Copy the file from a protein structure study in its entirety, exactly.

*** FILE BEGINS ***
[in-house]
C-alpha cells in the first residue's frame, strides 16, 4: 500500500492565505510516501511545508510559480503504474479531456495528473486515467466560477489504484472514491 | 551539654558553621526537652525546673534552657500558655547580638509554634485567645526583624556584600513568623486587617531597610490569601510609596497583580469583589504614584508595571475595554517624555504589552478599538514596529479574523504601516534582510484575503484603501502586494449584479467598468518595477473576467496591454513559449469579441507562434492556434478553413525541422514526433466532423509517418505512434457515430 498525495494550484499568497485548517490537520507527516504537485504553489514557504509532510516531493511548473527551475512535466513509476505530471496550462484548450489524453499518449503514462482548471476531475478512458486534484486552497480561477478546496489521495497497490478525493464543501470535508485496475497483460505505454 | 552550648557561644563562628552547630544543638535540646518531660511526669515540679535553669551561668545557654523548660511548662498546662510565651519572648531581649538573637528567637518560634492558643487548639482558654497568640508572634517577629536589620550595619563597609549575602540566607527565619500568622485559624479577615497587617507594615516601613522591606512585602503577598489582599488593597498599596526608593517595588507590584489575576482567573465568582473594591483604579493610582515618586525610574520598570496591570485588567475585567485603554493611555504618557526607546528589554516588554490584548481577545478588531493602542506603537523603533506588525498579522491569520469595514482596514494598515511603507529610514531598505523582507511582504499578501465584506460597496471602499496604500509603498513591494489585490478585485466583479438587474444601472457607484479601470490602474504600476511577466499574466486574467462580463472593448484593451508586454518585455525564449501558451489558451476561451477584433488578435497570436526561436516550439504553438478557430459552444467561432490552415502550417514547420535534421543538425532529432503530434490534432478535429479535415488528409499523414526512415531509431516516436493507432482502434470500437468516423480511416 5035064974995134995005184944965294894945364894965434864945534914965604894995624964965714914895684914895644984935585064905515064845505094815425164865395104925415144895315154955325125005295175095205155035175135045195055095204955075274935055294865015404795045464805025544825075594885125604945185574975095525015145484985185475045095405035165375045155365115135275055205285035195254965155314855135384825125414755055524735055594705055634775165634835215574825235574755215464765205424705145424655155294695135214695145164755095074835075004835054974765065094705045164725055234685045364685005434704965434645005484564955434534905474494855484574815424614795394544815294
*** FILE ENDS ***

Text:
[in-house]
C-alpha cells in the first residue's frame, strides 16, 4: 500500500492565505510516501511545508510559480503504474479531456495528473486515467466560477489504484472514491 | 551539654558553621526537652525546673534552657500558655547580638509554634485567645526583624556584600513568623486587617531597610490569601510609596497583580469583589504614584508595571475595554517624555504589552478599538514596529479574523504601516534582510484575503484603501502586494449584479467598468518595477473576467496591454513559449469579441507562434492556434478553413525541422514526433466532423509517418505512434457515430 498525495494550484499568497485548517490537520507527516504537485504553489514557504509532510516531493511548473527551475512535466513509476505530471496550462484548450489524453499518449503514462482548471476531475478512458486534484486552497480561477478546496489521495497497490478525493464543501470535508485496475497483460505505454 | 552550648557561644563562628552547630544543638535540646518531660511526669515540679535553669551561668545557654523548660511548662498546662510565651519572648531581649538573637528567637518560634492558643487548639482558654497568640508572634517577629536589620550595619563597609549575602540566607527565619500568622485559624479577615497587617507594615516601613522591606512585602503577598489582599488593597498599596526608593517595588507590584489575576482567573465568582473594591483604579493610582515618586525610574520598570496591570485588567475585567485603554493611555504618557526607546528589554516588554490584548481577545478588531493602542506603537523603533506588525498579522491569520469595514482596514494598515511603507529610514531598505523582507511582504499578501465584506460597496471602499496604500509603498513591494489585490478585485466583479438587474444601472457607484479601470490602474504600476511577466499574466486574467462580463472593448484593451508586454518585455525564449501558451489558451476561451477584433488578435497570436526561436516550439504553438478557430459552444467561432490552415502550417514547420535534421543538425532529432503530434490534432478535429479535415488528409499523414526512415531509431516516436493507432482502434470500437468516423480511416 5035064974995134995005184944965294894945364894965434864945534914965604894995624964965714914895684914895644984935585064905515064845505094815425164865395104925415144895315154955325125005295175095205155035175135045195055095204955075274935055294865015404795045464805025544825075594885125604945185574975095525015145484985185475045095405035165375045155365115135275055205285035195254965155314855135384825125414755055524735055594705055634775165634835215574825235574755215464765205424705145424655155294695135214695145164755095074835075004835054974765065094705045164725055234685045364685005434704965434645005484564955434534905474494855484574815424614795394544815294